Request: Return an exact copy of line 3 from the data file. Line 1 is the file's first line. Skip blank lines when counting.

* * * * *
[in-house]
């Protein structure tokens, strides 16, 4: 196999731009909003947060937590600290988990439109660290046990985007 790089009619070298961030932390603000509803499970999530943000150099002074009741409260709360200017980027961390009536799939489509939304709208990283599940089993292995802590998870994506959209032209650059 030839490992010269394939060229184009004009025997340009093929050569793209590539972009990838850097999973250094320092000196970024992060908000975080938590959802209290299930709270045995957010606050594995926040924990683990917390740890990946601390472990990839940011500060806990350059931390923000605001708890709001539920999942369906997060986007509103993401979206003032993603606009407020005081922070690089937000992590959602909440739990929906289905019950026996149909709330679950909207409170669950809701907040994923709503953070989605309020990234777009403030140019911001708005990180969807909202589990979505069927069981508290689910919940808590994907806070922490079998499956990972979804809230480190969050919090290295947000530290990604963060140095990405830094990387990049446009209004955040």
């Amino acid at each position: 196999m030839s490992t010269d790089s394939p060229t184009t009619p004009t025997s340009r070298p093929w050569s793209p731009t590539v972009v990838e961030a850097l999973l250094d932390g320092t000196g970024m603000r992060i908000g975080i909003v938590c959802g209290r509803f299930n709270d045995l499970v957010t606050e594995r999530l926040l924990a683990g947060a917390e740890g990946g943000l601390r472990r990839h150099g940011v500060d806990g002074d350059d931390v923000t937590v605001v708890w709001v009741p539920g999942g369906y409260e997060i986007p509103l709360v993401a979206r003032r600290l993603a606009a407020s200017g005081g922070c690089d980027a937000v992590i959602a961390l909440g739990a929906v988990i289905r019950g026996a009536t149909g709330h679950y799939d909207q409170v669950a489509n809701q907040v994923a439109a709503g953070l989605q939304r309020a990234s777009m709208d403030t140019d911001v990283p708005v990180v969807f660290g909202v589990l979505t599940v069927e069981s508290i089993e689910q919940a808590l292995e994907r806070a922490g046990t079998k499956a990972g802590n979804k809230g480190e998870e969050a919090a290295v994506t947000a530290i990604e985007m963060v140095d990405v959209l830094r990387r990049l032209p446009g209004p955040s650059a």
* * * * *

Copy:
């Amino acid at each position: 196999m030839s490992t010269d790089s394939p060229t184009t009619p004009t025997s340009r070298p093929w050569s793209p731009t590539v972009v990838e961030a850097l999973l250094d932390g320092t000196g970024m603000r992060i908000g975080i909003v938590c959802g209290r509803f299930n709270d045995l499970v957010t606050e594995r999530l926040l924990a683990g947060a917390e740890g990946g943000l601390r472990r990839h150099g940011v500060d806990g002074d350059d931390v923000t937590v605001v708890w709001v009741p539920g999942g369906y409260e997060i986007p509103l709360v993401a979206r003032r600290l993603a606009a407020s200017g005081g922070c690089d980027a937000v992590i959602a961390l909440g739990a929906v988990i289905r019950g026996a009536t149909g709330h679950y799939d909207q409170v669950a489509n809701q907040v994923a439109a709503g953070l989605q939304r309020a990234s777009m709208d403030t140019d911001v990283p708005v990180v969807f660290g909202v589990l979505t599940v069927e069981s508290i089993e689910q919940a808590l292995e994907r806070a922490g046990t079998k499956a990972g802590n979804k809230g480190e998870e969050a919090a290295v994506t947000a530290i990604e985007m963060v140095d990405v959209l830094r990387r990049l032209p446009g209004p955040s650059a």